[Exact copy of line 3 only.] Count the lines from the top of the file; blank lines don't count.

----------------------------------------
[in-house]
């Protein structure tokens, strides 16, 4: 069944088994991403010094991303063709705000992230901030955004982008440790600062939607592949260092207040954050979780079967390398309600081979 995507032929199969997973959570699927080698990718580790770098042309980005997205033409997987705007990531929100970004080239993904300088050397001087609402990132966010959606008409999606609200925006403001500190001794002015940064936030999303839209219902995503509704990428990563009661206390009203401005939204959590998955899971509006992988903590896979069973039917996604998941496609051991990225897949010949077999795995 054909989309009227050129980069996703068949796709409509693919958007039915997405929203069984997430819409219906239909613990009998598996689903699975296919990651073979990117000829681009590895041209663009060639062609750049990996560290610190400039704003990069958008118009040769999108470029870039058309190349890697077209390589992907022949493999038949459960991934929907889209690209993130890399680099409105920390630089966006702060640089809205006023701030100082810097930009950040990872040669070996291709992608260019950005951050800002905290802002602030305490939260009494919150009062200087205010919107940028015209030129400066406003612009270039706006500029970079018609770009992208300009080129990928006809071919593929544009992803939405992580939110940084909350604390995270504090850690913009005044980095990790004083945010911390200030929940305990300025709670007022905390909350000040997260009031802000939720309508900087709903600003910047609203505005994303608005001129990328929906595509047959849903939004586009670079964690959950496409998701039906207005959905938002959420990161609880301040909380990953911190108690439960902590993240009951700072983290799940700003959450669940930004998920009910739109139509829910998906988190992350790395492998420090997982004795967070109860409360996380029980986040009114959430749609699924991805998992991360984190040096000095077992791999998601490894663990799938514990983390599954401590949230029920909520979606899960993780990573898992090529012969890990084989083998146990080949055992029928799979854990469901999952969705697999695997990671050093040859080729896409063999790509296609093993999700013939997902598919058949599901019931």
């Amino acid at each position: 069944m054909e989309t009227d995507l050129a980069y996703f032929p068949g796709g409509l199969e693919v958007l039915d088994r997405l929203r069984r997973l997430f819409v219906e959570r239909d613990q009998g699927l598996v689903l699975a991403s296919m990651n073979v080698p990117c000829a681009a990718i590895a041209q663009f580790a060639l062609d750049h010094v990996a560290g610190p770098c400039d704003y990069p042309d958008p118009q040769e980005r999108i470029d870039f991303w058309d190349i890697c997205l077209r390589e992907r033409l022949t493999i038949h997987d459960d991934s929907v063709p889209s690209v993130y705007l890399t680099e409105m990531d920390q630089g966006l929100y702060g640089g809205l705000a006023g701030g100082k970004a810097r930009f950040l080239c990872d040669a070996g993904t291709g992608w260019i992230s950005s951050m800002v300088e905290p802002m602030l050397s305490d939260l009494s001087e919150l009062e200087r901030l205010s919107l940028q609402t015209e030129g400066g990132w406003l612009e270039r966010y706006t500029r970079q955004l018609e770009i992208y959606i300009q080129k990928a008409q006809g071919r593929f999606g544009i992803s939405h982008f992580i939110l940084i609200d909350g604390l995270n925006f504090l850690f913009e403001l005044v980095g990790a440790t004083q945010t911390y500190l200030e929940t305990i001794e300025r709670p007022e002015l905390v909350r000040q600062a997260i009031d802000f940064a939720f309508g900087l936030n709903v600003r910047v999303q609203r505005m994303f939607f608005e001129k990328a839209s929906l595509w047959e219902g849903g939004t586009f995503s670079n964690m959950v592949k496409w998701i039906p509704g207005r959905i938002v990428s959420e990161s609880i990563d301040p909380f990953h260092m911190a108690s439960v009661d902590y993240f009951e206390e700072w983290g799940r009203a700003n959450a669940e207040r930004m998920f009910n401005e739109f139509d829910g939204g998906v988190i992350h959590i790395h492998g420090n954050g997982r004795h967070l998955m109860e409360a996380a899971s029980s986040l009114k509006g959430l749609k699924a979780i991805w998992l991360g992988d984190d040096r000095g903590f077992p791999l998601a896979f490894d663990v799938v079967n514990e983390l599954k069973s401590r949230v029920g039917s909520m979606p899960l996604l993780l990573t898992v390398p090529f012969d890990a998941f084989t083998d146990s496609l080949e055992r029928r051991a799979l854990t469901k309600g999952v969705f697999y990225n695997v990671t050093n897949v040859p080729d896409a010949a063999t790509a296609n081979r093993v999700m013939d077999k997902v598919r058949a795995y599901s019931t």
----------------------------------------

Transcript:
């Amino acid at each position: 069944m054909e989309t009227d995507l050129a980069y996703f032929p068949g796709g409509l199969e693919v958007l039915d088994r997405l929203r069984r997973l997430f819409v219906e959570r239909d613990q009998g699927l598996v689903l699975a991403s296919m990651n073979v080698p990117c000829a681009a990718i590895a041209q663009f580790a060639l062609d750049h010094v990996a560290g610190p770098c400039d704003y990069p042309d958008p118009q040769e980005r999108i470029d870039f991303w058309d190349i890697c997205l077209r390589e992907r033409l022949t493999i038949h997987d459960d991934s929907v063709p889209s690209v993130y705007l890399t680099e409105m990531d920390q630089g966006l929100y702060g640089g809205l705000a006023g701030g100082k970004a810097r930009f950040l080239c990872d040669a070996g993904t291709g992608w260019i992230s950005s951050m800002v300088e905290p802002m602030l050397s305490d939260l009494s001087e919150l009062e200087r901030l205010s919107l940028q609402t015209e030129g400066g990132w406003l612009e270039r966010y706006t500029r970079q955004l018609e770009i992208y959606i300009q080129k990928a008409q006809g071919r593929f999606g544009i992803s939405h982008f992580i939110l940084i609200d909350g604390l995270n925006f504090l850690f913009e403001l005044v980095g990790a440790t004083q945010t911390y500190l200030e929940t305990i001794e300025r709670p007022e002015l905390v909350r000040q600062a997260i009031d802000f940064a939720f309508g900087l936030n709903v600003r910047v999303q609203r505005m994303f939607f608005e001129k990328a839209s929906l595509w047959e219902g849903g939004t586009f995503s670079n964690m959950v592949k496409w998701i039906p509704g207005r959905i938002v990428s959420e990161s609880i990563d301040p909380f990953h260092m911190a108690s439960v009661d902590y993240f009951e206390e700072w983290g799940r009203a700003n959450a669940e207040r930004m998920f009910n401005e739109f139509d829910g939204g998906v988190i992350h959590i790395h492998g420090n954050g997982r004795h967070l998955m109860e409360a996380a899971s029980s986040l009114k509006g959430l749609k699924a979780i991805w998992l991360g992988d984190d040096r000095g903590f077992p791999l998601a896979f490894d663990v799938v079967n514990e983390l599954k069973s401590r949230v029920g039917s909520m979606p899960l996604l993780l990573t898992v390398p090529f012969d890990a998941f084989t083998d146990s496609l080949e055992r029928r051991a799979l854990t469901k309600g999952v969705f697999y990225n695997v990671t050093n897949v040859p080729d896409a010949a063999t790509a296609n081979r093993v999700m013939d077999k997902v598919r058949a795995y599901s019931t």